Advertisement

Overview of Known Organohalide-Respiring Bacteria—Phylogenetic Diversity and Environmental Distribution

  • Siavash Atashgahi
  • Yue Lu
  • Hauke SmidtEmail author
Chapter

Abstract

To date, organohalide respiration (OHR) has been restricted to the bacterial domain of life. Known organohalide-respiring bacteria (OHRB) are spread among several phyla comprising both Gram-positive and Gram-negative bacteria. As a unique trait, OHRB benefit from reductive dehalogenase enzymes enabling them to use different organohalides as terminal electron acceptors and occupy a wide range of terrestrial and aquatic environments. This chapter comprises three sections: First, we give an overview of phylogeny of known OHRB and briefly discuss physiological and genetic characteristics of each group. Second, the environmental distribution of OHRB is presented. Owing to the application of molecular diagnostic approaches, OHRB are being increasingly detected not only from organohalide-contaminated groundwaters and sediments but also from pristine environments, including deep oceanic sediments and soils that are ample sources of naturally occurring organohalides. Finally, we highlight important factors that impact the ecology of OHRB and their interaction with other microbial guilds.

Keywords

Riverbed Sediment Reductive Dehalogenation Tidal Flat Sediment Chlorinate Ethene RDase Gene 
These keywords were added by machine and not by the authors. This process is experimental and the keywords may be updated as the learning algorithm improves.

Notes

Acknowledgement

The authors thank the BE-Basic Foundation (project MicroControl (8.004.01)) for financial support. Yue Lu was sponsored by a CSC Fellowship.

References

  1. Abe Y, Aravena R, Zopfi J, Parker B, Hunkeler D (2009) Evaluating the fate of chlorinated ethenes in streambed sediments by combining stable isotope, geochemical and microbial methods. J Contam Hydrol 107(1):10–21PubMedCrossRefGoogle Scholar
  2. Abelson PH (1990) Inefficient remediation of ground-water pollution. Science 250(4982)Google Scholar
  3. Adrian L, Manz W, Szewzyk U, Görisch H (1998) Physiological characterization of a bacterial consortium reductively dechlorinating 1,2,3- and 1,2,4-trichlorobenzene. Appl Environ Microbiol 64(2):496–503PubMedPubMedCentralGoogle Scholar
  4. Adrian L, Szewzyk U, Wecke J, Görisch H (2000) Bacterial dehalorespiration with chlorinated benzenes. Nature 408:580–583PubMedCrossRefGoogle Scholar
  5. Adrian L, Rahnenführer J, Gobom J, Hölscher T (2007) Identification of a chlorobenzene reductive dehalogenase in Dehalococcoides sp. strain CBDB1. Appl Environ Microbiol 73(23):7717–7724PubMedPubMedCentralCrossRefGoogle Scholar
  6. Ahn Y-B, Rhee S-K, Fennell DE, Kerkhof LJ, Hentschel U, Häggblom MM (2003) Reductive dehalogenation of brominated phenolic compounds by microorganisms associated with the marine sponge Aplysina aerophoba. Appl Environ Microbiol 69(7):4159–4166PubMedPubMedCentralCrossRefGoogle Scholar
  7. Ahn Y-B, Häggblom MM, Kerkhof LJ (2007) Comparison of anaerobic microbial communities from estuarine sediments amended with halogenated compounds to enhance dechlorination of 1,2,3,4-tetrachlorodibenzo-p-dioxin. FEMS Microbiol Ecol 61(2):362–371PubMedCrossRefGoogle Scholar
  8. Ahn Y-B, Kerkhof LJ, Häggblom MM (2009) Desulfoluna spongiiphila sp. nov., a dehalogenating bacterium in the Desulfobacteraceae from the marine sponge Aplysina aerophoba. Int J Syst Evol Microbiol 59(9):2133–2139PubMedCrossRefGoogle Scholar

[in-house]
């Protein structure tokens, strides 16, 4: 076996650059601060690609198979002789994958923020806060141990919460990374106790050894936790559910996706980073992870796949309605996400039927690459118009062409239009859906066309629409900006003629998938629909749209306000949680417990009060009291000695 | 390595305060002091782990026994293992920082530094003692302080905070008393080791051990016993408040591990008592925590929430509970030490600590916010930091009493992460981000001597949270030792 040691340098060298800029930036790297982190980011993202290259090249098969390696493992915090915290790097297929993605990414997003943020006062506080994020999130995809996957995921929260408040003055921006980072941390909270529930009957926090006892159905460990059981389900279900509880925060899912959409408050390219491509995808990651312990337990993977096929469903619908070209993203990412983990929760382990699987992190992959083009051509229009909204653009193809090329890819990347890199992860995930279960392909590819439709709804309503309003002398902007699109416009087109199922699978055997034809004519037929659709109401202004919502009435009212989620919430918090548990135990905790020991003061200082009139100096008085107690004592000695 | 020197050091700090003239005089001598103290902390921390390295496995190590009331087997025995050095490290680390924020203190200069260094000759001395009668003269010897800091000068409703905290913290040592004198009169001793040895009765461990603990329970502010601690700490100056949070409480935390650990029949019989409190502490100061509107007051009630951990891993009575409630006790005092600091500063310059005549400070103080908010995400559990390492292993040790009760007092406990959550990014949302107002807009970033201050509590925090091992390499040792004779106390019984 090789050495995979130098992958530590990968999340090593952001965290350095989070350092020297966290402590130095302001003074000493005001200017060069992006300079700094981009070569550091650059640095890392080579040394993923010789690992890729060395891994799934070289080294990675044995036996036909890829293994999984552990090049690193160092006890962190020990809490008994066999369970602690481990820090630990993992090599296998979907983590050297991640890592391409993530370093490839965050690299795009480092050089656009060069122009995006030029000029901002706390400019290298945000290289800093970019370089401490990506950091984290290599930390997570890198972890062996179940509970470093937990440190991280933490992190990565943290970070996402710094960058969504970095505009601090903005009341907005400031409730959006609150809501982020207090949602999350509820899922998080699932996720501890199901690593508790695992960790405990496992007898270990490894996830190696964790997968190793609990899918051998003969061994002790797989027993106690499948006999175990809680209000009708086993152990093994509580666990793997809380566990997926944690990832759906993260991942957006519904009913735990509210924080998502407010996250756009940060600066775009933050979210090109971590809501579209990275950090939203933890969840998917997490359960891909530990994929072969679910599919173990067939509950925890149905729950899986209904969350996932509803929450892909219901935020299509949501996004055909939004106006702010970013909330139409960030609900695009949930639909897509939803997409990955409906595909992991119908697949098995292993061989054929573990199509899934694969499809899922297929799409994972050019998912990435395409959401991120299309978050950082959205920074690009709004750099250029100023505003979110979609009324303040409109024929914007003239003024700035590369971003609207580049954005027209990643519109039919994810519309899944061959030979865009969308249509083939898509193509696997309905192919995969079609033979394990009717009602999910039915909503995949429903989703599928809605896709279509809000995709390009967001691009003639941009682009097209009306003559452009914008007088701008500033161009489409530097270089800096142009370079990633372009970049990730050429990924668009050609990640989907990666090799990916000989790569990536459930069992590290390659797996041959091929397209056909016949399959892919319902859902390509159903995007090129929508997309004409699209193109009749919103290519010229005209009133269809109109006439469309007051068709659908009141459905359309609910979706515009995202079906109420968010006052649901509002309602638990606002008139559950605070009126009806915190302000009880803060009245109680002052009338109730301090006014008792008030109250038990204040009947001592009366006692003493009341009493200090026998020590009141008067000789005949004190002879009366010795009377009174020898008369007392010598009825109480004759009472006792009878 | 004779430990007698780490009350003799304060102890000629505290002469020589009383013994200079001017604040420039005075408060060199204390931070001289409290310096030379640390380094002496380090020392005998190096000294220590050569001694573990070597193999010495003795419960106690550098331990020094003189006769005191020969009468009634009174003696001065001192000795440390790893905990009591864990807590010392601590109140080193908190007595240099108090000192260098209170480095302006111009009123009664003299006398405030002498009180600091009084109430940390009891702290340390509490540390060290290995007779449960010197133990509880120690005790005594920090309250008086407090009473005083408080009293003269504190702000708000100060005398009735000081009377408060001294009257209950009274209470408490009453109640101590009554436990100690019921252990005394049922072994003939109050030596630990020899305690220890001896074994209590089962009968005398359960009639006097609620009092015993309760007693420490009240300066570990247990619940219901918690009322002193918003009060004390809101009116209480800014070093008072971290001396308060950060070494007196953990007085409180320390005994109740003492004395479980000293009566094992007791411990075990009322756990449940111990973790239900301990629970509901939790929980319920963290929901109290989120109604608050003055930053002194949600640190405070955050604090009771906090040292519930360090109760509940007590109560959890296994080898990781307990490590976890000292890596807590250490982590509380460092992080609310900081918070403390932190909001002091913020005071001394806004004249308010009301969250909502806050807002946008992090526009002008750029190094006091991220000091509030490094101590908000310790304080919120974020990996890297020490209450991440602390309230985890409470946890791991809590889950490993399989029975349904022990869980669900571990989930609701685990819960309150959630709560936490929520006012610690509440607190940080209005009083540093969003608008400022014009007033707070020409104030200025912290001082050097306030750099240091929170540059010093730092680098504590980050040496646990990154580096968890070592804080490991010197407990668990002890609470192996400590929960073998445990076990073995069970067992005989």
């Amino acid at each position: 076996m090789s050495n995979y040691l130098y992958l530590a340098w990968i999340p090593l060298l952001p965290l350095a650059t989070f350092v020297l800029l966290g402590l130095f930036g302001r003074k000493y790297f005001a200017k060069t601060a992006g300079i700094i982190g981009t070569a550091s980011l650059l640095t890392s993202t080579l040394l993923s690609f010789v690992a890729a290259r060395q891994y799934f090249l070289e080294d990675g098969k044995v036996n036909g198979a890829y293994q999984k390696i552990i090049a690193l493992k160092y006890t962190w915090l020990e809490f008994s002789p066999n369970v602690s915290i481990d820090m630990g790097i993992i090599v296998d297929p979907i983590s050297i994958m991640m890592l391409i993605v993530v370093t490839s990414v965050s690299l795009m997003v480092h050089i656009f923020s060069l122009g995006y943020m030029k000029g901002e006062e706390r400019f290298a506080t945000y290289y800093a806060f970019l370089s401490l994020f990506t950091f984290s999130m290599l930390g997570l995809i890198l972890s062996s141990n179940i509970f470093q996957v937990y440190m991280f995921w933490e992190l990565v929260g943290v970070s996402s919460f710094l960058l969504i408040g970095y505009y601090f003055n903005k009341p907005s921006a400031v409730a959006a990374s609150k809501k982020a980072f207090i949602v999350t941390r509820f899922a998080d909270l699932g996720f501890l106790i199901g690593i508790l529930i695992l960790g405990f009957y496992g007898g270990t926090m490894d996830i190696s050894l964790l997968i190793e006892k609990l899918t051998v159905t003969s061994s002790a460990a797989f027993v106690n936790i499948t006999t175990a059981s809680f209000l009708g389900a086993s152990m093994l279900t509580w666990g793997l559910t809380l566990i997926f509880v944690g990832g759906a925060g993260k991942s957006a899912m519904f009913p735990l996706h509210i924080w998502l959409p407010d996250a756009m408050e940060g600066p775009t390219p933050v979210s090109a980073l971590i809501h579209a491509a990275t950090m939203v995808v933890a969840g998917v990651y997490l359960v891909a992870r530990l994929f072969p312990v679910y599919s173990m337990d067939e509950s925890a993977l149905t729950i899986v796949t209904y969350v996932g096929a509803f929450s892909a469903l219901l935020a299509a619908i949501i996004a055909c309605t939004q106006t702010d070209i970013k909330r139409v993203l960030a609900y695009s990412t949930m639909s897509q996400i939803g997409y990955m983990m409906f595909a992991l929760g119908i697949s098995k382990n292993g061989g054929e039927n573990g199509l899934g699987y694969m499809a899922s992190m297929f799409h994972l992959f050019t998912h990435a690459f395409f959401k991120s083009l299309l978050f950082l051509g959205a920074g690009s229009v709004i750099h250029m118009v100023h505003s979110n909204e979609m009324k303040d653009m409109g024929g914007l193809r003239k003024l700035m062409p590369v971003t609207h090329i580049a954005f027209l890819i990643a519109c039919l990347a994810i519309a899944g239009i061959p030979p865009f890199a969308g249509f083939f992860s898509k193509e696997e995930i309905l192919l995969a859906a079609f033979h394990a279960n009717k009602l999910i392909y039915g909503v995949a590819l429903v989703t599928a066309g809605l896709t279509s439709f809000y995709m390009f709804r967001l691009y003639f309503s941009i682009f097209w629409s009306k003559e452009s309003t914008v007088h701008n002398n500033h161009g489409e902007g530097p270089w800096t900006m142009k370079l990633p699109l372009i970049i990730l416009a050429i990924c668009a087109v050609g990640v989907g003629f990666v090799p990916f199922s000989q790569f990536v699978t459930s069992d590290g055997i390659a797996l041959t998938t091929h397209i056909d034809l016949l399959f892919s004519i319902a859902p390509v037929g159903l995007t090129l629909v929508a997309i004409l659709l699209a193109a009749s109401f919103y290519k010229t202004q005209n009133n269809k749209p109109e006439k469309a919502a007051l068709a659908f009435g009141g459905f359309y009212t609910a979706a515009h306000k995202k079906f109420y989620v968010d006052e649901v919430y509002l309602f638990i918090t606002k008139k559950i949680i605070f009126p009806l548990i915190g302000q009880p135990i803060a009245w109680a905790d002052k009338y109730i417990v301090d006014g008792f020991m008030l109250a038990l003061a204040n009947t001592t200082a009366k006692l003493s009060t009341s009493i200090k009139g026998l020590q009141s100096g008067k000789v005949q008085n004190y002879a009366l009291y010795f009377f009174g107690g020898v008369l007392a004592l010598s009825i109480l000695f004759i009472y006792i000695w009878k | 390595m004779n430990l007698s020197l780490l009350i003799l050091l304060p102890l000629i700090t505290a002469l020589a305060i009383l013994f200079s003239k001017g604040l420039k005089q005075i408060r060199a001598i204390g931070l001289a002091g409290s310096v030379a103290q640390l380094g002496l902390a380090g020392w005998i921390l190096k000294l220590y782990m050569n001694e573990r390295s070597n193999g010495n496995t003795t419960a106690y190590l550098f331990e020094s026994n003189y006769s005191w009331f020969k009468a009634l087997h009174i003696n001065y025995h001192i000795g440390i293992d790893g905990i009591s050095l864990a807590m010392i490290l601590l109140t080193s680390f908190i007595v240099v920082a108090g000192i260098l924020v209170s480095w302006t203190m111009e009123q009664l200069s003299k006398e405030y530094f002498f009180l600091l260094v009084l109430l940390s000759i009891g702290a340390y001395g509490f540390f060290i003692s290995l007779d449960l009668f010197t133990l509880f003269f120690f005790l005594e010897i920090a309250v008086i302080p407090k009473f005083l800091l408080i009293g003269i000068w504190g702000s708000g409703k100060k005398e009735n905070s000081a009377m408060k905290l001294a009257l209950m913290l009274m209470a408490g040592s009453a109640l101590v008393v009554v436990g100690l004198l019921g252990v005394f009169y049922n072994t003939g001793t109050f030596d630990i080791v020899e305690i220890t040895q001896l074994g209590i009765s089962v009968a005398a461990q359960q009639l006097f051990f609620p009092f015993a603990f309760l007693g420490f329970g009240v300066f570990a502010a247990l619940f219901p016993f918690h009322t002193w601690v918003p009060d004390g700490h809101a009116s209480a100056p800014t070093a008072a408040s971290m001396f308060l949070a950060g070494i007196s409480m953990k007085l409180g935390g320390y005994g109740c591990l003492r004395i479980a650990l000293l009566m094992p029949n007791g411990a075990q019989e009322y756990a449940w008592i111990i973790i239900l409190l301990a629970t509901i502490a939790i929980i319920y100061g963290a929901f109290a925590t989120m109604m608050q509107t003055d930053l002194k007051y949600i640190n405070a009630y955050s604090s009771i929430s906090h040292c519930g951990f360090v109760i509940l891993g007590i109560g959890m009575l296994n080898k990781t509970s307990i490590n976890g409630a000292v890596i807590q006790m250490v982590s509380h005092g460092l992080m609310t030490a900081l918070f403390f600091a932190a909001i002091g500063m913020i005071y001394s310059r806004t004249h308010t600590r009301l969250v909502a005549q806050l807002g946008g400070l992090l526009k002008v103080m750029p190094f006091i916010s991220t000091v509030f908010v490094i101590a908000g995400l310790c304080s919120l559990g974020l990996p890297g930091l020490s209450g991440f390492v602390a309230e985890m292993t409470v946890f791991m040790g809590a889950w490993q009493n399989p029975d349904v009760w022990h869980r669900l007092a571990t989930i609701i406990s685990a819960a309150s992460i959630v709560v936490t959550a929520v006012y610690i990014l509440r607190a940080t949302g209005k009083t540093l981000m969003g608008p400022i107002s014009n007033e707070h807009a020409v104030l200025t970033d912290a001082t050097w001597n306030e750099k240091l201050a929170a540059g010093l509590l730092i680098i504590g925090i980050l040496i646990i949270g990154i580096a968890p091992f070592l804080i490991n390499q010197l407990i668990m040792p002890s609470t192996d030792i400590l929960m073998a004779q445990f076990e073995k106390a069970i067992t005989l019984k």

9. Atashgahi S, Maphosa F, Doğan E, Smidt H, Springael D, Dejonghe W (2013) Small-scale oxygen distribution determines the vinyl chloride biodegradation pathway in surficial sediments of riverbed hyporheic zones. FEMS Microbiol Ecol 84(1):133–142PubMedCrossRefGoogle Scholar
  10. Atashgahi S, Maphosa F, De Vrieze J, Haest PJ, Boon N, Smidt H, Springael D, Dejonghe W (2014) Evaluation of solid polymeric organic materials for use in bioreactive sediment capping to stimulate the degradation of chlorinated aliphatic hydrocarbons. Appl Microbiol Biotechnol 98(5):2255–2266PubMedCrossRefGoogle Scholar
  11. Aulenta F, Di Maio V, Ferri T, Majone M (2010) The humic acid analogue antraquinone-2, 6-disulfonate (AQDS) serves as an electron shuttle in the electricity-driven microbial dechlorination of trichloroethene to cis-dichloroethene. Bioresour Technol 101(24):9728–9733PubMedCrossRefGoogle Scholar
  12. Baxter-Plant V, Mikheenko I, Robson M, Harrad S, Macaskie L (2004) Dehalogenation of chlorinated aromatic compounds using a hybrid bioinorganic catalyst on cells of Desulfovibrio desulfuricans. Biotechnol Lett 26(24):1885–1890PubMedCrossRefGoogle Scholar
  13. Bedard DL, Bailey JJ, Reiss BL, Jerzak GVS (2006) Development and characterization of stable sediment-free anaerobic bacterial enrichment cultures that dechlorinate Aroclor 1260. Appl Environ Microbiol 72(4):2460–2470PubMedPubMedCentralCrossRefGoogle Scholar
  14. Berkaw M, Sowers KR, May HD (1996) Anaerobic ortho dechlorination of polychlorinated biphenyls by estuarine sediments from Baltimore harbor. Appl Environ Microbiol 62(7):2534–2539PubMedPubMedCentralGoogle Scholar
  15. Bouchard B, Beaudet R, Villemur R, McSween G, Lepine F, Bisaillon J-G (1996) Isolation and characterization of Desulfitobacterium frappieri sp. nov., an anaerobic bacterium which reductively dechlorinates pentachlorophenol to 3-chlorophenol. Int J Syst Bacteriol 46(4):1010–1015PubMedCrossRefGoogle Scholar
  16. Bowman KS, Nobre MF, da Costa MS, Rainey FA, Moe WM (2013) Dehalogenimonas alkenigignens sp. nov., a chlorinated-alkane-dehalogenating bacterium isolated from groundwater. Int J Syst Evol Microbiol 63 (Pt 4):1492–1498Google Scholar
  17. Boyle AW, Häggblom MM, Young LY (1999a) Dehalogenation of lindane (γ-hexachlorocyclohexane) by anaerobic bacteria from marine sediments and by sulfate-reducing bacteria. FEMS Microbiol Ecol 29(4):379–387Google Scholar